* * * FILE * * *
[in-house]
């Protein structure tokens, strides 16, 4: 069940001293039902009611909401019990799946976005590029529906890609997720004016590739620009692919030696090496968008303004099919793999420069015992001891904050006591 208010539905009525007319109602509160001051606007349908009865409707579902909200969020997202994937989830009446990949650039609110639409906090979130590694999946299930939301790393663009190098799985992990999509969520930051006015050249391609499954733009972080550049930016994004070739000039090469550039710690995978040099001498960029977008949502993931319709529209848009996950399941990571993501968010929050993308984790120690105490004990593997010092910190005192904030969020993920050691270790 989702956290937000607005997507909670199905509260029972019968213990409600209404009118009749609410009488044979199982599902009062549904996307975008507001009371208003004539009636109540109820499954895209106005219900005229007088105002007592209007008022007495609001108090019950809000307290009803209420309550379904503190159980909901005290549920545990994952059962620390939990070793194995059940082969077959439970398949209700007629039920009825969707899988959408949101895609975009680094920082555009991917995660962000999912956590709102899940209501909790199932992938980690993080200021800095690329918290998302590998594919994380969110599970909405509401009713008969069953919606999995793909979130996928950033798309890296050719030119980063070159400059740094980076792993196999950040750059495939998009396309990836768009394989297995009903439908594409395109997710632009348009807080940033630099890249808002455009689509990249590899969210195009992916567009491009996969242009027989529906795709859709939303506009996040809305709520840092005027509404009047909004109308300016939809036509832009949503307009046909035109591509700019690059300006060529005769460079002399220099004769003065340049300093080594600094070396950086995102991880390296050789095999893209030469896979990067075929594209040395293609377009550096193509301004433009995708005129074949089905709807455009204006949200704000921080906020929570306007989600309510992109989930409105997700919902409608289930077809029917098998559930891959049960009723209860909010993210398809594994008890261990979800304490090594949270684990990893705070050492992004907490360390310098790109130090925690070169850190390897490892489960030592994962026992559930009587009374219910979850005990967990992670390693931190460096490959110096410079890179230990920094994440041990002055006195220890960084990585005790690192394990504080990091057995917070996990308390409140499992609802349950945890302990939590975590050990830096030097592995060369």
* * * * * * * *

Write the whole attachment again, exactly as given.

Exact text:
[in-house]
């Protein structure tokens, strides 16, 4: 069940001293039902009611909401019990799946976005590029529906890609997720004016590739620009692919030696090496968008303004099919793999420069015992001891904050006591 208010539905009525007319109602509160001051606007349908009865409707579902909200969020997202994937989830009446990949650039609110639409906090979130590694999946299930939301790393663009190098799985992990999509969520930051006015050249391609499954733009972080550049930016994004070739000039090469550039710690995978040099001498960029977008949502993931319709529209848009996950399941990571993501968010929050993308984790120690105490004990593997010092910190005192904030969020993920050691270790 989702956290937000607005997507909670199905509260029972019968213990409600209404009118009749609410009488044979199982599902009062549904996307975008507001009371208003004539009636109540109820499954895209106005219900005229007088105002007592209007008022007495609001108090019950809000307290009803209420309550379904503190159980909901005290549920545990994952059962620390939990070793194995059940082969077959439970398949209700007629039920009825969707899988959408949101895609975009680094920082555009991917995660962000999912956590709102899940209501909790199932992938980690993080200021800095690329918290998302590998594919994380969110599970909405509401009713008969069953919606999995793909979130996928950033798309890296050719030119980063070159400059740094980076792993196999950040750059495939998009396309990836768009394989297995009903439908594409395109997710632009348009807080940033630099890249808002455009689509990249590899969210195009992916567009491009996969242009027989529906795709859709939303506009996040809305709520840092005027509404009047909004109308300016939809036509832009949503307009046909035109591509700019690059300006060529005769460079002399220099004769003065340049300093080594600094070396950086995102991880390296050789095999893209030469896979990067075929594209040395293609377009550096193509301004433009995708005129074949089905709807455009204006949200704000921080906020929570306007989600309510992109989930409105997700919902409608289930077809029917098998559930891959049960009723209860909010993210398809594994008890261990979800304490090594949270684990990893705070050492992004907490360390310098790109130090925690070169850190390897490892489960030592994962026992559930009587009374219910979850005990967990992670390693931190460096490959110096410079890179230990920094994440041990002055006195220890960084990585005790690192394990504080990091057995917070996990308390409140499992609802349950945890302990939590975590050990830096030097592995060369």